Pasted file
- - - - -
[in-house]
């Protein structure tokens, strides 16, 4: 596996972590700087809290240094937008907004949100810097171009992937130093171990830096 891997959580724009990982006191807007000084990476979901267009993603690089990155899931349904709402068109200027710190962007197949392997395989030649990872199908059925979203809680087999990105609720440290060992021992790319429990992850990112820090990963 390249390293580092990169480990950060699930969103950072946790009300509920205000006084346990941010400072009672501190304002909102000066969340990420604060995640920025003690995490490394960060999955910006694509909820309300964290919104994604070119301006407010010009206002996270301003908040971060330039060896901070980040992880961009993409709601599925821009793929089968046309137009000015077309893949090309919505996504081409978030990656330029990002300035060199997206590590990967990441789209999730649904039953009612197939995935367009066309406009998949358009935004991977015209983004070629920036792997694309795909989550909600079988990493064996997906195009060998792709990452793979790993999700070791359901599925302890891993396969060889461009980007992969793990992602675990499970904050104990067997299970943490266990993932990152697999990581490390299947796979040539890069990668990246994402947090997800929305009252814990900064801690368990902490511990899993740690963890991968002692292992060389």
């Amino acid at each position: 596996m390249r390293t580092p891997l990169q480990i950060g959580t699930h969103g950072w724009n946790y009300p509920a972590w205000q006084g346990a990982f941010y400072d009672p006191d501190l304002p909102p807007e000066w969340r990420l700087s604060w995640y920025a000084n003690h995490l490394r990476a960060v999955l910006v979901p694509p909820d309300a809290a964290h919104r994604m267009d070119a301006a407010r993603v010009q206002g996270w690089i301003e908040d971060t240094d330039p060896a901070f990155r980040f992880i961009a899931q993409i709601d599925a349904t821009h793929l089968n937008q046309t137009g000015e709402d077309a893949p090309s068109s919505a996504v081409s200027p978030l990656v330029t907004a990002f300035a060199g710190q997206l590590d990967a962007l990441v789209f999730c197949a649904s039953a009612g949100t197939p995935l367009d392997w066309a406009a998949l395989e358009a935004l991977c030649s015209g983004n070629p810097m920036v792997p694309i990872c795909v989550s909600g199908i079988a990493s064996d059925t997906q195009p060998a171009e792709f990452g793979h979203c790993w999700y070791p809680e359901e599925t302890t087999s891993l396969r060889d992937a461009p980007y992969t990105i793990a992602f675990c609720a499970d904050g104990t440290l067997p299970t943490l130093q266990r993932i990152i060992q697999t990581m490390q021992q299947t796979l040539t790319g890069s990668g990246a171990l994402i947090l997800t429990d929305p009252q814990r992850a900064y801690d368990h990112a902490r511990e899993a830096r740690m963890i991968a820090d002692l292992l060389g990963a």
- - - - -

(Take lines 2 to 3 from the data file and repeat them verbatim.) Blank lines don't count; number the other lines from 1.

């Protein structure tokens, strides 16, 4: 596996972590700087809290240094937008907004949100810097171009992937130093171990830096 891997959580724009990982006191807007000084990476979901267009993603690089990155899931349904709402068109200027710190962007197949392997395989030649990872199908059925979203809680087999990105609720440290060992021992790319429990992850990112820090990963 390249390293580092990169480990950060699930969103950072946790009300509920205000006084346990941010400072009672501190304002909102000066969340990420604060995640920025003690995490490394960060999955910006694509909820309300964290919104994604070119301006407010010009206002996270301003908040971060330039060896901070980040992880961009993409709601599925821009793929089968046309137009000015077309893949090309919505996504081409978030990656330029990002300035060199997206590590990967990441789209999730649904039953009612197939995935367009066309406009998949358009935004991977015209983004070629920036792997694309795909989550909600079988990493064996997906195009060998792709990452793979790993999700070791359901599925302890891993396969060889461009980007992969793990992602675990499970904050104990067997299970943490266990993932990152697999990581490390299947796979040539890069990668990246994402947090997800929305009252814990900064801690368990902490511990899993740690963890991968002692292992060389």
């Amino acid at each position: 596996m390249r390293t580092p891997l990169q480990i950060g959580t699930h969103g950072w724009n946790y009300p509920a972590w205000q006084g346990a990982f941010y400072d009672p006191d501190l304002p909102p807007e000066w969340r990420l700087s604060w995640y920025a000084n003690h995490l490394r990476a960060v999955l910006v979901p694509p909820d309300a809290a964290h919104r994604m267009d070119a301006a407010r993603v010009q206002g996270w690089i301003e908040d971060t240094d330039p060896a901070f990155r980040f992880i961009a899931q993409i709601d599925a349904t821009h793929l089968n937008q046309t137009g000015e709402d077309a893949p090309s068109s919505a996504v081409s200027p978030l990656v330029t907004a990002f300035a060199g710190q997206l590590d990967a962007l990441v789209f999730c197949a649904s039953a009612g949100t197939p995935l367009d392997w066309a406009a998949l395989e358009a935004l991977c030649s015209g983004n070629p810097m920036v792997p694309i990872c795909v989550s909600g199908i079988a990493s064996d059925t997906q195009p060998a171009e792709f990452g793979h979203c790993w999700y070791p809680e359901e599925t302890t087999s891993l396969r060889d992937a461009p980007y992969t990105i793990a992602f675990c609720a499970d904050g104990t440290l067997p299970t943490l130093q266990r993932i990152i060992q697999t990581m490390q021992q299947t796979l040539t790319g890069s990668g990246a171990l994402i947090l997800t429990d929305p009252q814990r992850a900064y801690d368990h990112a902490r511990e899993a830096r740690m963890i991968a820090d002692l292992l060389g990963a």